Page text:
Binary repetition code[1]


\([n,1,n]\) binary linear code encoding one bit of information into an \(n\)-bit string. The length \(n\) needs to be an odd number, since the receiver will pick the majority to recover the information. The idea is to increase the code distance by repeating the logical information several times. It is a \((n,1)\)-Hamming code.


Detects errors on up to \(\frac{n-1}{2}\) coordinates, corrects erasure errors on up to \(\frac{n-1}{2}\) coordinates. The generator matrix is \(G=\left[\begin{smallmatrix}1 & 1&\cdots& 1 & 1 \end{smallmatrix}\right]\).


Code rate is \(\frac{1}{n}\), code distance is \(n\).


Calculate the Hamming weight \(d_H\) of the code. If \(d_H\leq \frac{n-1}{2}\), decode the code as 0. If \(d_H\geq \frac{n+1}{2}\), decode the code as 1.


Suppose each bit has probability \(p\) of being received correctly, independent for each bit. The probability that a repetition code is received correctly is \(\sum_{k=0}^{(n-1)/2}\frac{n!}{k!(n-k)!}p^{n-k}(1-p)^{k}\). If \(\frac{1}{2}\leq p\), then people can always increase the probability of success by increasing the number of physical bit \(n\).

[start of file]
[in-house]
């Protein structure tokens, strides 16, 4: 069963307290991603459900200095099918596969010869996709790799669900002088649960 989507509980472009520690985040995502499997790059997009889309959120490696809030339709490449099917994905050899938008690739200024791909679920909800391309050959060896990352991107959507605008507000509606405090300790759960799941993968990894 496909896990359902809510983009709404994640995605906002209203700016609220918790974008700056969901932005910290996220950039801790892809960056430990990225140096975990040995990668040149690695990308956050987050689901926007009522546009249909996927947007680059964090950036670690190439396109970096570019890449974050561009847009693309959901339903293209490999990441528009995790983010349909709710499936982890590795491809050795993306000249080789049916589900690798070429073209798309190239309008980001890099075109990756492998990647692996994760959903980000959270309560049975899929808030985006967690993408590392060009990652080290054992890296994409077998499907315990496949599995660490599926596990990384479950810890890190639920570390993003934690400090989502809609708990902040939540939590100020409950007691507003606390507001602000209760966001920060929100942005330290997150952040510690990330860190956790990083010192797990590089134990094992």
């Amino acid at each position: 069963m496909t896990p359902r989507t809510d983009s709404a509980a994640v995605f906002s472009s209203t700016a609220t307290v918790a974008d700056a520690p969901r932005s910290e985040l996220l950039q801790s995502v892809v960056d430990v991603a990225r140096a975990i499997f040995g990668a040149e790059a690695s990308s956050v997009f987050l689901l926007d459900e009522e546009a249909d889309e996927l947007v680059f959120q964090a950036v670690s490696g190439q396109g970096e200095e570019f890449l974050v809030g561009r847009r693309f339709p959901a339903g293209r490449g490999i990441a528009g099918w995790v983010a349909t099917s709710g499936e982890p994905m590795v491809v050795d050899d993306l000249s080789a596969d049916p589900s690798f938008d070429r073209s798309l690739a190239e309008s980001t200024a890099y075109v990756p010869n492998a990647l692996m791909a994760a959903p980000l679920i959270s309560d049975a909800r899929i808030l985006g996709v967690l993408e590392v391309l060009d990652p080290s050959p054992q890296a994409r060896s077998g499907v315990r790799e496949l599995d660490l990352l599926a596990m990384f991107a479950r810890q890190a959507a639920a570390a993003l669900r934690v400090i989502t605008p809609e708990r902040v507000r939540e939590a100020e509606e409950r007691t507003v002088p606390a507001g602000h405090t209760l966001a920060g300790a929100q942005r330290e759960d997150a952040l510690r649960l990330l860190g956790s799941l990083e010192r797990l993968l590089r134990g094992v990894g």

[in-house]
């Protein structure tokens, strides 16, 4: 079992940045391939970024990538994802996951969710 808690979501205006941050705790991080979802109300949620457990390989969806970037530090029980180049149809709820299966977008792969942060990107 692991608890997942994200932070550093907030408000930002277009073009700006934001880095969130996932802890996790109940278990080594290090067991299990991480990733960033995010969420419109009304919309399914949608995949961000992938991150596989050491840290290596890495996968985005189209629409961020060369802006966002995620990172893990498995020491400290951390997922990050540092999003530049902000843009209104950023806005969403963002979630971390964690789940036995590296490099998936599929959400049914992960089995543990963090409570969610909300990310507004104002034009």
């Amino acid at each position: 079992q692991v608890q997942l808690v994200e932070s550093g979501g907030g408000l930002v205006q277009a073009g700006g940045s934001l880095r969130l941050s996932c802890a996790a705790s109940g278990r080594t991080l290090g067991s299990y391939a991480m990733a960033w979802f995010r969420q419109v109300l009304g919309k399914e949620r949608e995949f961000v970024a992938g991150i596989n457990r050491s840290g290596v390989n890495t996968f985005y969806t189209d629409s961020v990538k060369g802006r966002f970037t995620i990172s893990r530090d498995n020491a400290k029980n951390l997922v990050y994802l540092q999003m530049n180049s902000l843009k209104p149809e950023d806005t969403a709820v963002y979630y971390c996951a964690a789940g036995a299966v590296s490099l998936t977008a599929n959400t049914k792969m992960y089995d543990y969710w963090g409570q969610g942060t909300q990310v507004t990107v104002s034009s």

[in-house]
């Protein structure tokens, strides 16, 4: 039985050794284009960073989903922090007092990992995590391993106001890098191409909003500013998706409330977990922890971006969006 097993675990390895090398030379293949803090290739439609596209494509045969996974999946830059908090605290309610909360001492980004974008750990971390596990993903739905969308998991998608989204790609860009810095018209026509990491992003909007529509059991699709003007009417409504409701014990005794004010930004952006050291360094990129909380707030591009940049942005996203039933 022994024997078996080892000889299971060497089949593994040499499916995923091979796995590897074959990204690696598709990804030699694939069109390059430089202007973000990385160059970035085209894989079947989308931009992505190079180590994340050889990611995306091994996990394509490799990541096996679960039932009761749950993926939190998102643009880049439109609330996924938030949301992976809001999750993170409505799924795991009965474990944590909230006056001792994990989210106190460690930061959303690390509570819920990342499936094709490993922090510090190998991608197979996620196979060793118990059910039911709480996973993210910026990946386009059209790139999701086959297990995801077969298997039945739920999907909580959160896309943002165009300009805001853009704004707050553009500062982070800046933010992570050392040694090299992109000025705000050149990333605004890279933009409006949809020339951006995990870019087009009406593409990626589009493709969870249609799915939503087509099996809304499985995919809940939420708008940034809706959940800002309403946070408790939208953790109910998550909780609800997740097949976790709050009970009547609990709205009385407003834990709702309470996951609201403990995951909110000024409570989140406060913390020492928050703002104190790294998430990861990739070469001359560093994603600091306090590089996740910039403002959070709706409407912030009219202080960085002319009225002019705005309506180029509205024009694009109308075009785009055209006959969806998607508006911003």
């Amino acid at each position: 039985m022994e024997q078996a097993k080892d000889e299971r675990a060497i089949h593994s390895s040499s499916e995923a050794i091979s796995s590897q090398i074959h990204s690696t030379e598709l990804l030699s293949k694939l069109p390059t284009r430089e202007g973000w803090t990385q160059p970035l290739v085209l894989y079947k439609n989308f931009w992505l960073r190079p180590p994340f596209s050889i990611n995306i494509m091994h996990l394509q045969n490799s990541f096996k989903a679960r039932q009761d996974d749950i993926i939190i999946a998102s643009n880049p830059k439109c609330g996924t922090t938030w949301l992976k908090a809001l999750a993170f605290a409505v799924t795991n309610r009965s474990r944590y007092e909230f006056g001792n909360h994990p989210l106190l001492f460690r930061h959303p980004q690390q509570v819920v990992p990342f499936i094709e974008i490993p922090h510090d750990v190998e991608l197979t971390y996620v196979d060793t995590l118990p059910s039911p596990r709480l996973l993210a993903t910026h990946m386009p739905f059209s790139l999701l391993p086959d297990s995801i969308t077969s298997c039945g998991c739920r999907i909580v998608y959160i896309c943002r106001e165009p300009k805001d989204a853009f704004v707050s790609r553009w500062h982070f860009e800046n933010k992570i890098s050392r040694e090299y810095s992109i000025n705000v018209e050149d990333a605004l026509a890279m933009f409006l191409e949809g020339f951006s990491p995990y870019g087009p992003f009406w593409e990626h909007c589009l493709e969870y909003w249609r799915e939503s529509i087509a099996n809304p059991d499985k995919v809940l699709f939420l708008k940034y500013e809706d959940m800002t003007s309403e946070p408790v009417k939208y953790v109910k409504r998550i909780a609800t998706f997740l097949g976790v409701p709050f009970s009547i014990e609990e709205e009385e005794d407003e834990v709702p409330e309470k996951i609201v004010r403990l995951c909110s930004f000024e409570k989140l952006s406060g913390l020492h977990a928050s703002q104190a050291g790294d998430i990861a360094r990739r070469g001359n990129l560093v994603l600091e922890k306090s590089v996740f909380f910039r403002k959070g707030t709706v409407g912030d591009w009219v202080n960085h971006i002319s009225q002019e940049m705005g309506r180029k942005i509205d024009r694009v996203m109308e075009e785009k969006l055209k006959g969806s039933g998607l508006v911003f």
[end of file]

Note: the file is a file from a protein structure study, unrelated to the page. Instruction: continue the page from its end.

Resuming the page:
Repetition codesm in conjunction with other codes, were used in magnetic disks [2].



Zoo code information

Internal code ID: repetition

Your contribution is welcome!

on (edit & pull request)

edit on this site

Zoo Code ID: repetition

Cite as:
“Binary repetition code”, The Error Correction Zoo (V. V. Albert & P. Faist, eds.), 2022.
@incollection{eczoo_repetition, title={Binary repetition code}, booktitle={The Error Correction Zoo}, year={2022}, editor={Albert, Victor V. and Faist, Philippe}, url={} }
Permanent link:


W. C. Huffman, J.-L. Kim, and P. Solé, Concise Encyclopedia of Coding Theory (Chapman and Hall/CRC, 2021). DOI
T. Klove and M. Miller, “The Detection of Errors After Error-Correction Decoding”, IEEE Transactions on Communications 32, 511 (1984). DOI

Cite as:

“Binary repetition code”, The Error Correction Zoo (V. V. Albert & P. Faist, eds.), 2022.